NOW: My laptop, iPad, iPhone or portable, digital multitrack have few or no restrictions on track count, come with built-in amp simulators, virtual drummers, and models of every cool piece of outboard gear you can remember, and a million that never existed. There is no cost for tape because there is no tape. Recording time is limited only to hard drive space or memory and you can comp away until your solo sounds just like you wanted it to. Oh yeah, and the prices are lower and lower…and lower than ever before.
THEN: There was mystery shrouding tube amps and we searched high and low for that magic one that encapsulated everything we ever wanted in a tone. A few of the lucky hooked up with amp gurus and were able to tweak, hone-in and achieve tonal bliss. Amps were heavy, parts were hard to find if you weren’t near a major city and they all weighed a ton. Sure the tones could be fantastic, but the knowledge was much more scarce.
NOW: Bedroom players can now achieve incredible tones without the volume. Amp modeling has made insane strides to where many hardcore tube amp lovers in double-blind tests cannot pick out the “fake” one. Companies like Fractal Audio with their Axe-FX are giving guitarists tools and tones that were unachievable until recently at any price. Due to the shrinking world via the internet, information is exchanged and people now have access to the amp gurus, and more of them are coming out of the woodwork every day because of this information sharing. Companies like MetroAmp and Ceriatone offer parts, kits, schematics, iron, and knowledge to help players create their own tone or recreate a classic with exacting specs. Amps can still be heavy and loud, or light and loud, or light and quiet. The choices are endless.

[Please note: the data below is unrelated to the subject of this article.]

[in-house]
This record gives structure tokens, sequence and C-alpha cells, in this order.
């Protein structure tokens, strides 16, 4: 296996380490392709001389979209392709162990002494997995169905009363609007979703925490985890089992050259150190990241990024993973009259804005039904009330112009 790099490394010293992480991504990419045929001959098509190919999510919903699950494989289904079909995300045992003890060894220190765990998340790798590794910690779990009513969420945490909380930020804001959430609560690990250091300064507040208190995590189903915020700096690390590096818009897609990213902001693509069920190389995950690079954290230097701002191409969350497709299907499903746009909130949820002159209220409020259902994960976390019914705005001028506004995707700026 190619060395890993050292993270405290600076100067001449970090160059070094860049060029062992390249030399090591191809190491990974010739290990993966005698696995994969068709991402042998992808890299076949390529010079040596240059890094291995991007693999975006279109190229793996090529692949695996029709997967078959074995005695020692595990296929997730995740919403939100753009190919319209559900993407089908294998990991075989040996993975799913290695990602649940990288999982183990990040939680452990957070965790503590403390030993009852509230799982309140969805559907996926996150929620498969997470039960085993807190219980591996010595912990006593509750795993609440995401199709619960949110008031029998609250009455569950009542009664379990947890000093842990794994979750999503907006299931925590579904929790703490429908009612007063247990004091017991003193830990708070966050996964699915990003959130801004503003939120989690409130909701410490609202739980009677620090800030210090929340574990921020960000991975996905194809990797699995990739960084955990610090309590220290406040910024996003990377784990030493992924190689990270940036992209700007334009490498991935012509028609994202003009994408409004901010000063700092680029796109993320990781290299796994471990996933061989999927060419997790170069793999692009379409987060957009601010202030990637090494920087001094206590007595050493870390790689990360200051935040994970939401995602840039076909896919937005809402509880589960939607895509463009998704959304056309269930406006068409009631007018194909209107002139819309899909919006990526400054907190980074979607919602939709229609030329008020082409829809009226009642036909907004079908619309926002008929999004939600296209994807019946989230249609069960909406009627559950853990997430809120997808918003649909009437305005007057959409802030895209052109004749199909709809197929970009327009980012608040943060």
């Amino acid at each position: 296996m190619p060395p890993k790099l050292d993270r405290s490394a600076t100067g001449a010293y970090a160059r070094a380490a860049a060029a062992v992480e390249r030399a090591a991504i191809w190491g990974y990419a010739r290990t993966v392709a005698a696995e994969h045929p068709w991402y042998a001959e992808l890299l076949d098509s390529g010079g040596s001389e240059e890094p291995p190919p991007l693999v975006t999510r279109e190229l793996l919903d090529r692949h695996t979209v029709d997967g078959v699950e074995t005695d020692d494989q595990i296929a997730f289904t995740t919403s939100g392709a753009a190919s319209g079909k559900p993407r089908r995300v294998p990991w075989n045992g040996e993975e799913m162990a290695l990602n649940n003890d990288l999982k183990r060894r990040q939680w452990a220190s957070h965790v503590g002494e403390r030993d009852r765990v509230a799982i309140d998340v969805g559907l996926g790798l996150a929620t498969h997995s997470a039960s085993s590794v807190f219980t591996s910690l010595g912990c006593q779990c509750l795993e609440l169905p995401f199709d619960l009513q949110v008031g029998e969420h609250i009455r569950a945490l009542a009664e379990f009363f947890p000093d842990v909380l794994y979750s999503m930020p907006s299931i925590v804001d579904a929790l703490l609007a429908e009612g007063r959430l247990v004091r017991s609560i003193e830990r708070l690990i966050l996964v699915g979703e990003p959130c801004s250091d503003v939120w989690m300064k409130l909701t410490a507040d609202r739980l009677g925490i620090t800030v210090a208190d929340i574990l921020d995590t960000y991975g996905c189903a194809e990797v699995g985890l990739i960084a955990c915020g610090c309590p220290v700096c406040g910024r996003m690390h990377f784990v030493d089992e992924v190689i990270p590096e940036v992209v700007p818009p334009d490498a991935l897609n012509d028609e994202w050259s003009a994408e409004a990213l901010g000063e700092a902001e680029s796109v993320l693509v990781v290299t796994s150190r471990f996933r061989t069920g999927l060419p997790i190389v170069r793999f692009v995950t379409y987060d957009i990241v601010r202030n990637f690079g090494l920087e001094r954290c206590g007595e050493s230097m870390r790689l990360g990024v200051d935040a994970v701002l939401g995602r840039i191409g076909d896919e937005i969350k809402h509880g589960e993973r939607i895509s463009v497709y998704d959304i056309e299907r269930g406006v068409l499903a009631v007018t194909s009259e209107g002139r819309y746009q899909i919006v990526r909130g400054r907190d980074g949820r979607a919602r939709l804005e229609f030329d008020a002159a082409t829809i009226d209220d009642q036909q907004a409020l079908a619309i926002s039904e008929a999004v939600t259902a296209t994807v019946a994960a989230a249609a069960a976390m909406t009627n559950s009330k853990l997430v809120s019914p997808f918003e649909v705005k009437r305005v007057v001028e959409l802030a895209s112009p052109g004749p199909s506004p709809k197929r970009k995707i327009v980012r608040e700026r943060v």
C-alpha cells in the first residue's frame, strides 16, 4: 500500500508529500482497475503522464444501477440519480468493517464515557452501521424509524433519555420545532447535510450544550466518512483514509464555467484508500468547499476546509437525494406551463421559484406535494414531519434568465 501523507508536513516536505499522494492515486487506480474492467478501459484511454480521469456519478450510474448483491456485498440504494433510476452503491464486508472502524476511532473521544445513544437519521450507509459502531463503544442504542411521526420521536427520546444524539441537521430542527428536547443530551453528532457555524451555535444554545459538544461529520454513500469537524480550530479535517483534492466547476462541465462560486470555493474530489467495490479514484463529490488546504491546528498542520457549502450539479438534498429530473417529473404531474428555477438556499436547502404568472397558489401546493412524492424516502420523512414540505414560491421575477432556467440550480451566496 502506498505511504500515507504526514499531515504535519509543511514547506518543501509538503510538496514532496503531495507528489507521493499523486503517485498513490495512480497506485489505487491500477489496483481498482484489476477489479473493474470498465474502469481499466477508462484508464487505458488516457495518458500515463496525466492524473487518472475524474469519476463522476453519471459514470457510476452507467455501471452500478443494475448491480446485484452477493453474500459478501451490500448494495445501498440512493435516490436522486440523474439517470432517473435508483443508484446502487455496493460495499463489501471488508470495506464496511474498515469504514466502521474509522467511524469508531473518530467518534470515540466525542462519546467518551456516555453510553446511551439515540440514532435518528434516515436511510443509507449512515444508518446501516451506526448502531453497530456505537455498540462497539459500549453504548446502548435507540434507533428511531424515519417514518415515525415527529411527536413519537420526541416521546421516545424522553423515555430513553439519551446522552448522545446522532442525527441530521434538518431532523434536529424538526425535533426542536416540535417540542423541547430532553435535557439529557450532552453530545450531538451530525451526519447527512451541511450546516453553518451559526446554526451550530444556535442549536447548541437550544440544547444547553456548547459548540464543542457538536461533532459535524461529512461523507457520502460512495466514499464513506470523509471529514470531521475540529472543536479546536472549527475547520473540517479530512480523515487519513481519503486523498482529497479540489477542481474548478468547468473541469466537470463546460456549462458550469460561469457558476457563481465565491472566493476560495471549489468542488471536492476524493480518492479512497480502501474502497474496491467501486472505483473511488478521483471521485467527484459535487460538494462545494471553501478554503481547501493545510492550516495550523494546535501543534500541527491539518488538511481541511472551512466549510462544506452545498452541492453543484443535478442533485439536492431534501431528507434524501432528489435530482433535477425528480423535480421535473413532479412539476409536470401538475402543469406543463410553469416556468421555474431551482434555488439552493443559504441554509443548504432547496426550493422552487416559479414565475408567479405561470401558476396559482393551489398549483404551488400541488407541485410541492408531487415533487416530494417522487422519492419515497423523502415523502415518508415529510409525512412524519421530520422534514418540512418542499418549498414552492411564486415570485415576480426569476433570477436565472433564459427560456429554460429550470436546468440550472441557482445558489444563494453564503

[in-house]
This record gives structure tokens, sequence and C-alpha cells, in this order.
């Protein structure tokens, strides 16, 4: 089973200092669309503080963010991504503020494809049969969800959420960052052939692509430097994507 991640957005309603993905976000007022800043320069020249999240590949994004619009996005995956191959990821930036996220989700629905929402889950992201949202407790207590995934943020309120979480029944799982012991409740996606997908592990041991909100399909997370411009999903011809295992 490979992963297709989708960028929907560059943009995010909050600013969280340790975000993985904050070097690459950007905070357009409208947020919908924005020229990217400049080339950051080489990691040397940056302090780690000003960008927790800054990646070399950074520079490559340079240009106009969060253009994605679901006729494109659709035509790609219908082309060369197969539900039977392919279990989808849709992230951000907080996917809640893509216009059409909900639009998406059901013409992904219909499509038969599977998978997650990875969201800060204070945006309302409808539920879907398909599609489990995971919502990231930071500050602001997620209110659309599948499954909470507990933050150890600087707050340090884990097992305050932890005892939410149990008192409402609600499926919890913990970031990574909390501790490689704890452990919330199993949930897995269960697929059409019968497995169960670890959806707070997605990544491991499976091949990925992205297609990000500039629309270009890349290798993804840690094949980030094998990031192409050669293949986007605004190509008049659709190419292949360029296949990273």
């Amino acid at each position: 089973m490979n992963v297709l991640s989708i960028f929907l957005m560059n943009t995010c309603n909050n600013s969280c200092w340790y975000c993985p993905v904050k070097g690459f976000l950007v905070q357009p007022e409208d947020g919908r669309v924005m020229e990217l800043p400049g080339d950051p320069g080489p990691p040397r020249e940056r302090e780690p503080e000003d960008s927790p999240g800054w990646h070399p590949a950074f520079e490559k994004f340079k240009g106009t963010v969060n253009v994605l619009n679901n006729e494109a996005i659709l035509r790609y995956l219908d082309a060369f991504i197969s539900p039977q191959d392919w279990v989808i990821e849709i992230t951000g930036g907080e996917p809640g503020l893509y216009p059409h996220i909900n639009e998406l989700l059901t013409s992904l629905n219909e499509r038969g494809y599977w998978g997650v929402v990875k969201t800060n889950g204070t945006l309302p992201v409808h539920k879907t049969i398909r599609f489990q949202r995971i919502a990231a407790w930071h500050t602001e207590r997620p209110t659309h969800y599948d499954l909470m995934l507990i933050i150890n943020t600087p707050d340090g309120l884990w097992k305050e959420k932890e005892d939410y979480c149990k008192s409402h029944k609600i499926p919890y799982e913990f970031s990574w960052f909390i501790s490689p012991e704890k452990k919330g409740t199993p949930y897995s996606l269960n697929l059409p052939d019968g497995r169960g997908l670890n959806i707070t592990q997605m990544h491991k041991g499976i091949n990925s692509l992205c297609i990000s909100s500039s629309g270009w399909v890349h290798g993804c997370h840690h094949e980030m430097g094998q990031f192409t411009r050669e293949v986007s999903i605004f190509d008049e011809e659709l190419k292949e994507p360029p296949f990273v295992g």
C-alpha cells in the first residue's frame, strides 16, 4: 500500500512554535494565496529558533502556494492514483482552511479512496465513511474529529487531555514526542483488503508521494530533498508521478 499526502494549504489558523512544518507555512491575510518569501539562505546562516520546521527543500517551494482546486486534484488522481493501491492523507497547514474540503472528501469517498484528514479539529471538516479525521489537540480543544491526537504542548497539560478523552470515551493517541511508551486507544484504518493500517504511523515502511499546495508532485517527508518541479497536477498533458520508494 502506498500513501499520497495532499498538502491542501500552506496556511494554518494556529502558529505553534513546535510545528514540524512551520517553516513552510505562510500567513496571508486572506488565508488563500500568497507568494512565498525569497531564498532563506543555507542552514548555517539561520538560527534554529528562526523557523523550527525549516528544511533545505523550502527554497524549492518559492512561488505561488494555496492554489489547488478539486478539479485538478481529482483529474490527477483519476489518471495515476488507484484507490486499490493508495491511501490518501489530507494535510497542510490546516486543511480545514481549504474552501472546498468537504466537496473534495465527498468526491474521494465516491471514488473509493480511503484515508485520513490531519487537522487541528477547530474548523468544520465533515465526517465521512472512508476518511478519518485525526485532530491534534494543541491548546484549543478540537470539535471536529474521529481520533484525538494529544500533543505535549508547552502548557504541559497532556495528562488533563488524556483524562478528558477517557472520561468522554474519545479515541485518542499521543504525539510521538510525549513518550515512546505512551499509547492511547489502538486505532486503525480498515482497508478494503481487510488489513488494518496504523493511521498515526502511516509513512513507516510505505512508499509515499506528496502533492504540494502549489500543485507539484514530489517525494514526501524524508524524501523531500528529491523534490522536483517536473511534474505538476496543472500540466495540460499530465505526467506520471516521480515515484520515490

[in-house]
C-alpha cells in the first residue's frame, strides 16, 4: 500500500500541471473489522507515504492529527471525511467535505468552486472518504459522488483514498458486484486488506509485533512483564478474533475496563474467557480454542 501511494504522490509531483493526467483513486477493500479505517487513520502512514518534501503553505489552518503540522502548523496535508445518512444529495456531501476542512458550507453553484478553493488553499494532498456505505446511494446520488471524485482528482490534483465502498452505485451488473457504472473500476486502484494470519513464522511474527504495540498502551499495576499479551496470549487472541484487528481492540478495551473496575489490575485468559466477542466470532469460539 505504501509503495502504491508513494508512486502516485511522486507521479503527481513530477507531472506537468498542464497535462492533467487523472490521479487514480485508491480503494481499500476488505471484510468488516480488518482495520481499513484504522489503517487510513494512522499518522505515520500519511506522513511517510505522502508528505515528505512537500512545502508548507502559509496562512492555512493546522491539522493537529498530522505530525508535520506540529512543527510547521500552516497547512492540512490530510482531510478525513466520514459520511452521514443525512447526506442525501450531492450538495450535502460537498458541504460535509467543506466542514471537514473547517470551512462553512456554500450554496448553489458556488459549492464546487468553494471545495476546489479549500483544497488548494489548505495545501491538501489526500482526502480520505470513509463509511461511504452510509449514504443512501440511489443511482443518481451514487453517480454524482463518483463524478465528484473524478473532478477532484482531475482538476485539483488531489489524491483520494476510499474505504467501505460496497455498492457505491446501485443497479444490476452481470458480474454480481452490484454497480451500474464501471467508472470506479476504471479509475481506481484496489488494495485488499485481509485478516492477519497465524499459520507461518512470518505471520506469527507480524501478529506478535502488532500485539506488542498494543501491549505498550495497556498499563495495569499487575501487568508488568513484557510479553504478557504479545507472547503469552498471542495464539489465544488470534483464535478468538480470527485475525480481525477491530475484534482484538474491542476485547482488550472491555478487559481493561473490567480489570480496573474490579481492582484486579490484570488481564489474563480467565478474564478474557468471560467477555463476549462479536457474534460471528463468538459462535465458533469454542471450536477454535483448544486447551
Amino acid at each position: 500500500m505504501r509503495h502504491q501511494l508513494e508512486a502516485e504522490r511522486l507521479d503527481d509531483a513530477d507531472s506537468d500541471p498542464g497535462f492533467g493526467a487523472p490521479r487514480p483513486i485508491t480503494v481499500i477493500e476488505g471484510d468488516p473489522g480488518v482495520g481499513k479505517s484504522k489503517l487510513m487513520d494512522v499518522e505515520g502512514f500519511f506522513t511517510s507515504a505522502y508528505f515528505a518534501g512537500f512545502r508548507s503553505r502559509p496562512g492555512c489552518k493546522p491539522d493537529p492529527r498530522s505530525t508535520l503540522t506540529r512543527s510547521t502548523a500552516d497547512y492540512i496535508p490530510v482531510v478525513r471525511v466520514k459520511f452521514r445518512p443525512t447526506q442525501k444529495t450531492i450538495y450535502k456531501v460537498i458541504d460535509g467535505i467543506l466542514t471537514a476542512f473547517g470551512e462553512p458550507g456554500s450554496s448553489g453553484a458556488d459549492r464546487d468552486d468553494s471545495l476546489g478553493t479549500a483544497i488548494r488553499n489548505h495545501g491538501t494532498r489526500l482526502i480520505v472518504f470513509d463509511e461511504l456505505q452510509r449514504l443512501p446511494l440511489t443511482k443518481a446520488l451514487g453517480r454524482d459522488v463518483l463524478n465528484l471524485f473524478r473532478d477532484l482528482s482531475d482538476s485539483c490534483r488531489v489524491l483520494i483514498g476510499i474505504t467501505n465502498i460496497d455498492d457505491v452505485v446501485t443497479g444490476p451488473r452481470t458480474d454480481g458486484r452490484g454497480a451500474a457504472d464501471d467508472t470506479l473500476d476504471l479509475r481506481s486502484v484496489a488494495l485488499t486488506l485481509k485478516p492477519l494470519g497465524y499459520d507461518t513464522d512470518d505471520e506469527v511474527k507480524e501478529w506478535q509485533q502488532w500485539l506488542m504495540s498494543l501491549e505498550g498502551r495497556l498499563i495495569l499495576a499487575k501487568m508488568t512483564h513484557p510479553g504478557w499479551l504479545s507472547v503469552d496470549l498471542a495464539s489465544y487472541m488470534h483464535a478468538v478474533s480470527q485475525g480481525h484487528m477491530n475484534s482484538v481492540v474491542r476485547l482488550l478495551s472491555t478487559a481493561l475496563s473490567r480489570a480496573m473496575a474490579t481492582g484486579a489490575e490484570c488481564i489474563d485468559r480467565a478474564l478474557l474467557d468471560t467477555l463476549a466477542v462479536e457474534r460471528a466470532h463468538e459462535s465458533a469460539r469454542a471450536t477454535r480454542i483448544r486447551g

THEN: Pickups came with the guitar. If you were lucky enough to have a ‘50s or ‘60s Les Paul or Strat, you were set! If your guitar was newer you might consider hotrodding it with one of the newer companies’ replacement pickups (thanks DiMarzio and Duncan!). If not, you might just live with it and wonder why your tone wasn’t all it could be.